Parisa Ariya

Parisa Ariya McGill University

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McGill Reporter
March 23, 2000 - Volume 32 Number 13
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Parisa Ariya

| Parisa Ariya describes herself as a private person who wants to avoid publicity, but that may be easier said than done.

PHOTO: OWEN EGAN

As a young female scientist who came to McGill fresh from a postdoctoral fellowship with a Nobel laureate, and with research projects in a field of considerable public interest, she may find the limelight seeks her out anyway.

Those projects could eventually make important contributions to our understanding of the Earth's atmosphere. Ariya, an assistant professor in the departments of Chemistry and Atmospheric and Oceanic Sciences, is investigating three major environmental issues: acid rain, cancer-causing particles in the atmosphere, and compounds that may affect greenhouse gases.

Ariya arrived here a year-and-a-half ago after turning down much more lucrative salary offers from the United States. She explains that she came to McGill for personal reasons: she was born in Tehran and grew up in eight countries. When she was 14, her family moved to Toronto. With friends and family in eastern Canada, she says that, by choosing McGill, "I felt like I was coming back home."

She studied both chemistry and physics at York University before getting her PhD in 1996 at York's Centre for Atmospheric Chemistry. Then she went to the Max Planck Institute in Germany, where she did postdoctoral work with Paul Crutzen, the scientist who, in 1970, demonstrated how selected chemicals were destroying the Earth's protective ozone layer.

One of her main research aims is to solve a mystery about the formation of acid rain. When sulfur dioxide goes into the air, the sulfur is in a harmless form; however, if it is oxidized, it becomes sulfur VI, the kind of sulfur found in acid rain.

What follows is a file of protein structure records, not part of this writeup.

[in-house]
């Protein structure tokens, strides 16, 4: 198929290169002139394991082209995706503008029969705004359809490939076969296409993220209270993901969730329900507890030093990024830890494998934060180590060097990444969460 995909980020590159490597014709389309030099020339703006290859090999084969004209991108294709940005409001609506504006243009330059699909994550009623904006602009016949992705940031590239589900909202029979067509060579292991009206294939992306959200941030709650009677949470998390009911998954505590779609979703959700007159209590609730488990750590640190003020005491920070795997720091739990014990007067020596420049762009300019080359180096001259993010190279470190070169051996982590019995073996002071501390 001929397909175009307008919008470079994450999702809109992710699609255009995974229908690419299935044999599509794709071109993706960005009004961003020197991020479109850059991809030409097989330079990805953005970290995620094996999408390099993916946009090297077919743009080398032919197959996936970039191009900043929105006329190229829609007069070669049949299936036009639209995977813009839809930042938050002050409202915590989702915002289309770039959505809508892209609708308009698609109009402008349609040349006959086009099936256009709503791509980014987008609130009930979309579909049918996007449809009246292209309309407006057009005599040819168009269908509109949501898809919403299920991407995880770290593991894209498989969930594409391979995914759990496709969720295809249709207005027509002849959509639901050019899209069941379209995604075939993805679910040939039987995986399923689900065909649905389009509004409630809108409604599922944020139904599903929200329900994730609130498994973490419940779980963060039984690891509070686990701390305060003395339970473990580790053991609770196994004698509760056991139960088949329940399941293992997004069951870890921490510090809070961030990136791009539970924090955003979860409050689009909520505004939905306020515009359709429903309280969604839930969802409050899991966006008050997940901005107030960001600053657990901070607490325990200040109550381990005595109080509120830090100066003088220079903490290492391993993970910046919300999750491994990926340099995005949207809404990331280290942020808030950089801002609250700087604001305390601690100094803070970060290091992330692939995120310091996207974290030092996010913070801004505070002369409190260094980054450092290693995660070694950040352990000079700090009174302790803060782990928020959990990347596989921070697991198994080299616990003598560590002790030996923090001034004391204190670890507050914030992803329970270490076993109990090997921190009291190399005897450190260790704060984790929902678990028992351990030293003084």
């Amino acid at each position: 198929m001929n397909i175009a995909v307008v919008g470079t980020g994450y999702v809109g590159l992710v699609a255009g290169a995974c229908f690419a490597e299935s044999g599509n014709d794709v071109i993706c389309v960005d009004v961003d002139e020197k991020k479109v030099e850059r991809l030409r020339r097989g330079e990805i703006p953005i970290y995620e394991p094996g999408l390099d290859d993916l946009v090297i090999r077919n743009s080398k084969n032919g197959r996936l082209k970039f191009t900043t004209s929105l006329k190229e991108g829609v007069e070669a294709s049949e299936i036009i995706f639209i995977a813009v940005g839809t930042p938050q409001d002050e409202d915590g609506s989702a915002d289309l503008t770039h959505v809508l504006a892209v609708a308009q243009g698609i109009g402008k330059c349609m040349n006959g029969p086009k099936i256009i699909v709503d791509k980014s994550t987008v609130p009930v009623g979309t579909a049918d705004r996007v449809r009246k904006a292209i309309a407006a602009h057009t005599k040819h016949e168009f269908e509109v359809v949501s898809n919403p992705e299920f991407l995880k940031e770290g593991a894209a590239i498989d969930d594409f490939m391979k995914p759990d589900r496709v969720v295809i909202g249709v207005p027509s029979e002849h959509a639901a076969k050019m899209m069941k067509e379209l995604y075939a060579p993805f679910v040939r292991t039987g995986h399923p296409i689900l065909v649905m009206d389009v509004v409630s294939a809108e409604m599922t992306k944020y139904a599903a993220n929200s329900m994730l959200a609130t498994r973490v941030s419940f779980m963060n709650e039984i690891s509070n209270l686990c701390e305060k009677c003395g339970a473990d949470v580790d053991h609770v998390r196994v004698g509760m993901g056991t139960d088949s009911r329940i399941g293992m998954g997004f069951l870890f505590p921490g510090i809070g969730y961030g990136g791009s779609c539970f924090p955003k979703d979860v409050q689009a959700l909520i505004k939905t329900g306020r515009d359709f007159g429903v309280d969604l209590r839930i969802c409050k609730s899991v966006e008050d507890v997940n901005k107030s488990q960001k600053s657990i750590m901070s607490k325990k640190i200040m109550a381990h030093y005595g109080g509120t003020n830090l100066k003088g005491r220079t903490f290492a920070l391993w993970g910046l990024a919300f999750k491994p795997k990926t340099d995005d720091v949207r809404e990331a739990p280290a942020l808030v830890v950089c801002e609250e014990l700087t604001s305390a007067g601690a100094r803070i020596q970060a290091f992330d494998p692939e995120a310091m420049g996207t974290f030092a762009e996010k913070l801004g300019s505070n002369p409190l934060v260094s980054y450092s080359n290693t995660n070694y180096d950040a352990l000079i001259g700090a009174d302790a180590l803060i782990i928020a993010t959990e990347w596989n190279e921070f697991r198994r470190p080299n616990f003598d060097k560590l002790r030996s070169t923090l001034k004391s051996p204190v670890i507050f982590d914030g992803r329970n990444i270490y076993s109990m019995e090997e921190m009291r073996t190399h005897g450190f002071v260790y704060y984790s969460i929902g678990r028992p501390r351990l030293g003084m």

She and Crutzen wrote a theoretical paper in which she proposed a new mechanism that could help explain how this transformation occurs. This mechanism involves reactions between alkenes (hydrocarbon compounds such as ethylene from both human activities and natural sources) and ozone in the atmosphere. "My lab is involved in evaluating that hypothesis," she says.

Her newest research project involves aerosol particles that can cause cancer. These particles originate as molecules emitted by organic pollutants such as pesticides and fertilizers. She wants to understand how these molecules are transformed until they reach the body.

"Besides the impact on health, most water pollution — in Ontario lakes, for example — comes from atmospheric deposition of particles" by wind and rain, she adds.

Ariya's third major field of interest addresses the role of trace compounds on the production and destruction of greenhouse gases such as ozone. She is focusing on halogens (elements such as chlorine and bromine) which may play important roles in removing hydrocarbon pollutants from the atmosphere, although the products formed by these reactions may be toxic. The objective is to find out what kinds and concentrations of reactive halogens are in the atmosphere, where they come from, and what reactions take place.

Although she focuses on laboratory studies, Ariya and her 14-member team also conduct field works and theoretical studies, and they are collaborating on these projects with other investigators at McGill, in Canada, the U.S. and abroad.

Both her departmental chairs, atmospheric and oceanic sciences professor Charles Lin and chemistry professor David Harpp, point to Ariya as a star in the making. Ariya established the first atmospheric chemistry laboratory in a Quebec university, securing $1 million in funding from federal and provincial granting agencies.

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